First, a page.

The Role of IL-10 in Promoting Disease Progression in Leishmaniasis

  • Kane M
  • Mosser D
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Abstract

To determine the role of IL-10 in cutaneous leishmaniasis, we examined lesion development following Leishmania major infection of genetically susceptible BALB/c mice lacking IL-10. Whereas normal BALB/c mice developed progressive nonhealing lesions with numerous parasites within them, IL-10?/? BALB/c mice controlled disease progression, and had relatively small lesions with 1000-fold fewer parasites within them by the fifth week of infection. We also examined a mechanism whereby Leishmania induced the production of IL-10 from macrophages. We show that surface IgG on Leishmania amastigotes allows them to ligate Fc ? receptors on inflammatory macrophages to preferentially induce the production of high amounts of IL-10. The IL-10 produced by infected macrophages prevented macrophage activation and diminished their production of IL-12 and TNF- ? . In vitro survival assays confirmed the importance of IL-10 in preventing parasite killing by activated macrophages. Pretreatment of monolayers with either rIL-10 or supernatants from amastigote-infected macrophages resulted in a dramatic enhancement in parasite intra- cellular survival. These studies indicate that amastigotes of Leishmania use an unusual and unexpected virulence factor, host IgG. This IgG allows amastigotes to exploit the antiinflammatory effects of Fc ? R ligation to induce the production of IL-10, which renders macrophages refractory to the activating effects of IFN- .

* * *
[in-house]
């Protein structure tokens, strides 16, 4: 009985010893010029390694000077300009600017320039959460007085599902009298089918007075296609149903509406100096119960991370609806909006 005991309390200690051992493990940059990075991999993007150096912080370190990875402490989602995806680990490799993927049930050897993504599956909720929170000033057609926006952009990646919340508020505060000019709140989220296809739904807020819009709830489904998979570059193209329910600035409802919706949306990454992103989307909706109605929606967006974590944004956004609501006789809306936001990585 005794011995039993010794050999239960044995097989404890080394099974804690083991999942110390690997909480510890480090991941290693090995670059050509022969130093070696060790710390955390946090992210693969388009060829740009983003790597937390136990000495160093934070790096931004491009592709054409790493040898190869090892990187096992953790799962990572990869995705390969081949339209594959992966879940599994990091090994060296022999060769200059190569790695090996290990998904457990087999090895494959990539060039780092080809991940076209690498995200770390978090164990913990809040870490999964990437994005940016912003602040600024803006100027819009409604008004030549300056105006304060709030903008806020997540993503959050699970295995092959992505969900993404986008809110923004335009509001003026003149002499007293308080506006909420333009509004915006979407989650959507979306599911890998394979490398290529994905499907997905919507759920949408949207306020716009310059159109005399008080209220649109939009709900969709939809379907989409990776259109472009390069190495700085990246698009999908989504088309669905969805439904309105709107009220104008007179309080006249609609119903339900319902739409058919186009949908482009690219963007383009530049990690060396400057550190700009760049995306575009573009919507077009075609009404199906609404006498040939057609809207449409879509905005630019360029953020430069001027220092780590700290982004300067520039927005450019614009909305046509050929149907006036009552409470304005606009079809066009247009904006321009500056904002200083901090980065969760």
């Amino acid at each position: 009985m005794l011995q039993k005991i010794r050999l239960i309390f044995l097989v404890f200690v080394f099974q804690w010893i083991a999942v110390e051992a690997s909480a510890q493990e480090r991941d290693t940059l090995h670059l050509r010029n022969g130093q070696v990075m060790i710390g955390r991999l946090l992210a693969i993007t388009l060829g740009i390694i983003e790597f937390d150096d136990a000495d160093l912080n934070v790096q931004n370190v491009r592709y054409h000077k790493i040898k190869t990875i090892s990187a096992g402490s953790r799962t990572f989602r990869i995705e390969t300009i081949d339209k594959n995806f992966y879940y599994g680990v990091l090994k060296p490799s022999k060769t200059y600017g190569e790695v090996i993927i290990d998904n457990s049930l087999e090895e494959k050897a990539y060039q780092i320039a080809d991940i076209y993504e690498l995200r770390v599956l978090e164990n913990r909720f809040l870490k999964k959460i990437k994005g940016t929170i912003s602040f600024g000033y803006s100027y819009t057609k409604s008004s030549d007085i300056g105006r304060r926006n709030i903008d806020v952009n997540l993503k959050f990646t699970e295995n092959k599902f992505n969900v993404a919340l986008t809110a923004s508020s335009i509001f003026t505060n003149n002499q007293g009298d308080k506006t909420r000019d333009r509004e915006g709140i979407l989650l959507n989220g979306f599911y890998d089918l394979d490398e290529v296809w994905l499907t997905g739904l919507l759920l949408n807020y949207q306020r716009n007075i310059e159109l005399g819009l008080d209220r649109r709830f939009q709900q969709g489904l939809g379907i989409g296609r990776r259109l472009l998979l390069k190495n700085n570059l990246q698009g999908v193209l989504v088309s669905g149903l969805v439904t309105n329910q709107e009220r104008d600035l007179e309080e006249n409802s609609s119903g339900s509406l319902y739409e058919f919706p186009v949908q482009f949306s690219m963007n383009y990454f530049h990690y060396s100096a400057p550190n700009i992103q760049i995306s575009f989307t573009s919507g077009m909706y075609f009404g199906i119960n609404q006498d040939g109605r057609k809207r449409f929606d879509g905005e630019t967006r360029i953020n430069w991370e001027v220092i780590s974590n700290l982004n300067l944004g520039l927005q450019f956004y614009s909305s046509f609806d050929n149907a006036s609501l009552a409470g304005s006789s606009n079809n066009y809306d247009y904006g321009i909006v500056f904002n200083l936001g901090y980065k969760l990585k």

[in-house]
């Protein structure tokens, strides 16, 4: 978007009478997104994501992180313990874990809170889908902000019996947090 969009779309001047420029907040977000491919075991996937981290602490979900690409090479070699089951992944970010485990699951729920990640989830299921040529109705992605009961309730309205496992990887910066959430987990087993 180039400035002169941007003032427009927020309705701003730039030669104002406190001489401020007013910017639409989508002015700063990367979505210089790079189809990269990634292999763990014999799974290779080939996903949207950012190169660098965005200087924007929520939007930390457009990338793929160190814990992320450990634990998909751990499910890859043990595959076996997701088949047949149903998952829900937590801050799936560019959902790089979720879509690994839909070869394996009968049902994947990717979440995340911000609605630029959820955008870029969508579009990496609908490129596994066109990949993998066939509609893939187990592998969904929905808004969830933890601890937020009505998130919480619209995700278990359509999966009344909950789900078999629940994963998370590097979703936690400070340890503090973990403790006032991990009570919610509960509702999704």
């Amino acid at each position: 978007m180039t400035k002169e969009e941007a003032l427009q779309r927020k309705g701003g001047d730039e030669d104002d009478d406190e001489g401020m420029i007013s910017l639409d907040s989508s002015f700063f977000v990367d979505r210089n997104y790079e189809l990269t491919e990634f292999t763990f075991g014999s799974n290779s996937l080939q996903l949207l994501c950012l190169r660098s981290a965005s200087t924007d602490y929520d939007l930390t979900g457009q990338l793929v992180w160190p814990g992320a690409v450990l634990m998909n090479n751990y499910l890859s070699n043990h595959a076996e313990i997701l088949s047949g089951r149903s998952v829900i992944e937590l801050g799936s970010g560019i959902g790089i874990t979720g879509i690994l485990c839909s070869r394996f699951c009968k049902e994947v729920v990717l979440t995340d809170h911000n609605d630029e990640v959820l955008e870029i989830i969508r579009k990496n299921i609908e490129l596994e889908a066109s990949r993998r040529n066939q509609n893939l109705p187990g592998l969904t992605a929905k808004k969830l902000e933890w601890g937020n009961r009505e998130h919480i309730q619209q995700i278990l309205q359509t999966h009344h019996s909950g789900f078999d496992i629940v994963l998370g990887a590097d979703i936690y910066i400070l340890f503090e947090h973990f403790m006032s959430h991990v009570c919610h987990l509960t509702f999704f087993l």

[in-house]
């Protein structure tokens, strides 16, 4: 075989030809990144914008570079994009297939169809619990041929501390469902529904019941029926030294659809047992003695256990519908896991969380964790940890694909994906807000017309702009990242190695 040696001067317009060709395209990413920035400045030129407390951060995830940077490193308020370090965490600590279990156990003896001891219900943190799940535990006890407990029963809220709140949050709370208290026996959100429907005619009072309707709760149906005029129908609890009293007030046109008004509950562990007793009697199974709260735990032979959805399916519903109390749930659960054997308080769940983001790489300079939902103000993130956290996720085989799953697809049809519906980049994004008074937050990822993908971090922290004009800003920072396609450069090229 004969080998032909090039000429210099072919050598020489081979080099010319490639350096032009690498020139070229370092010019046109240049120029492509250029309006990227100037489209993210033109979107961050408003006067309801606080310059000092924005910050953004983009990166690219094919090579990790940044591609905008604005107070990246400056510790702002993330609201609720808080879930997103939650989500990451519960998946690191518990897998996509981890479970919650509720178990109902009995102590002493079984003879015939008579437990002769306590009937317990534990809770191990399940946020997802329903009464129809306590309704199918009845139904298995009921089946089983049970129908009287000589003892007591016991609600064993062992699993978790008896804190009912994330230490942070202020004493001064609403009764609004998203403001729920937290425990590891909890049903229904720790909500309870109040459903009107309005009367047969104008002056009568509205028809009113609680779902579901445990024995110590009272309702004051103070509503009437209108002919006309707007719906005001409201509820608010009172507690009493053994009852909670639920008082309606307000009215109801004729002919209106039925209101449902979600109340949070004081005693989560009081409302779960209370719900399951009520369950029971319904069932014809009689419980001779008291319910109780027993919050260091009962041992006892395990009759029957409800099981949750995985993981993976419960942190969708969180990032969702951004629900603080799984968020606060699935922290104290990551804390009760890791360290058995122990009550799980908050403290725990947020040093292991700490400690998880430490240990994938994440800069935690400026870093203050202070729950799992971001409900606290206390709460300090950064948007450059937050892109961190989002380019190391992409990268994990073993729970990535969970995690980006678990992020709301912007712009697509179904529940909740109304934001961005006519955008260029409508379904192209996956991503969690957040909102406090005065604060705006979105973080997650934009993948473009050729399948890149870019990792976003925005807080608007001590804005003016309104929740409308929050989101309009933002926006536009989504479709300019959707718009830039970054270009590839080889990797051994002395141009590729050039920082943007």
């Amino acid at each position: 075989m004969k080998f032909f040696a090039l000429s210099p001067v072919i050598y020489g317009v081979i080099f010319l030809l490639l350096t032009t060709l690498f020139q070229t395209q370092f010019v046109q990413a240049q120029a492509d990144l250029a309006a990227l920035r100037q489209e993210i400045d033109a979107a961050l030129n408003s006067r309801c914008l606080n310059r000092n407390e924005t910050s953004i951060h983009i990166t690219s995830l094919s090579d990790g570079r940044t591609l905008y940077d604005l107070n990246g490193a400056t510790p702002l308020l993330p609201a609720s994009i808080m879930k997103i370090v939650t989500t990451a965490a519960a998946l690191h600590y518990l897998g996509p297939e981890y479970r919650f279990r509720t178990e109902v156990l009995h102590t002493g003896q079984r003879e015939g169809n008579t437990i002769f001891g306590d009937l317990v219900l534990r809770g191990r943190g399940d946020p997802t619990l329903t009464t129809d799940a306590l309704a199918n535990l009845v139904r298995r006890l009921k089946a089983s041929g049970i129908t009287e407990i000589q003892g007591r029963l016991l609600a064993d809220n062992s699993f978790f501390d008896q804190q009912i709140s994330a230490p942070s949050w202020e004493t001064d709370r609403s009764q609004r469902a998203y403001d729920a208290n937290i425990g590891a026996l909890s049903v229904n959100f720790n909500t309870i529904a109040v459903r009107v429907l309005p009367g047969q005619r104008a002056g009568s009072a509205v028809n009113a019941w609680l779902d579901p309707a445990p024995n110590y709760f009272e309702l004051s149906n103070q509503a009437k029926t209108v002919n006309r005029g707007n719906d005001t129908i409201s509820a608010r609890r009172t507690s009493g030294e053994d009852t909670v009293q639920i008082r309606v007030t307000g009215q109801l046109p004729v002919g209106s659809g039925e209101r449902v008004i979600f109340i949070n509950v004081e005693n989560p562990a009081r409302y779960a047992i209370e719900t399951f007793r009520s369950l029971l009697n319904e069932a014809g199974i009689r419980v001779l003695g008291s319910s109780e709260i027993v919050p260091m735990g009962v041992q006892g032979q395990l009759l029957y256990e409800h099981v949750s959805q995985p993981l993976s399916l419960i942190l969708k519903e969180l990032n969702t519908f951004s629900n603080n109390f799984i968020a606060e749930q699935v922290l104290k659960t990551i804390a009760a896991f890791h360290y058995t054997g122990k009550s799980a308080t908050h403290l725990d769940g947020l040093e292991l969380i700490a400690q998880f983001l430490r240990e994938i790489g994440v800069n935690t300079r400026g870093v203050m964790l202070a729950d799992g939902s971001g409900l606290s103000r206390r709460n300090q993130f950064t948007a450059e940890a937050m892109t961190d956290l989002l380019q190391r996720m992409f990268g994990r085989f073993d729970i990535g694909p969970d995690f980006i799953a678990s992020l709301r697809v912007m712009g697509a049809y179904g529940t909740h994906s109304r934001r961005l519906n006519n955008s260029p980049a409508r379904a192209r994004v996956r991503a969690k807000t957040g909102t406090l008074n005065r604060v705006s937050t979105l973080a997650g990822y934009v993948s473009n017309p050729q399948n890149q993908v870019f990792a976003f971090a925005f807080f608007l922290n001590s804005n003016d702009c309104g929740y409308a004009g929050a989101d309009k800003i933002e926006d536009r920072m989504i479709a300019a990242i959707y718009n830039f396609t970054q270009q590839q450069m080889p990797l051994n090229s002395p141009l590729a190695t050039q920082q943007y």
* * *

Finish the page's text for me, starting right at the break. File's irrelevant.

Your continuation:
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Authors

  • M. M. Kane

  • D. M. Mosser

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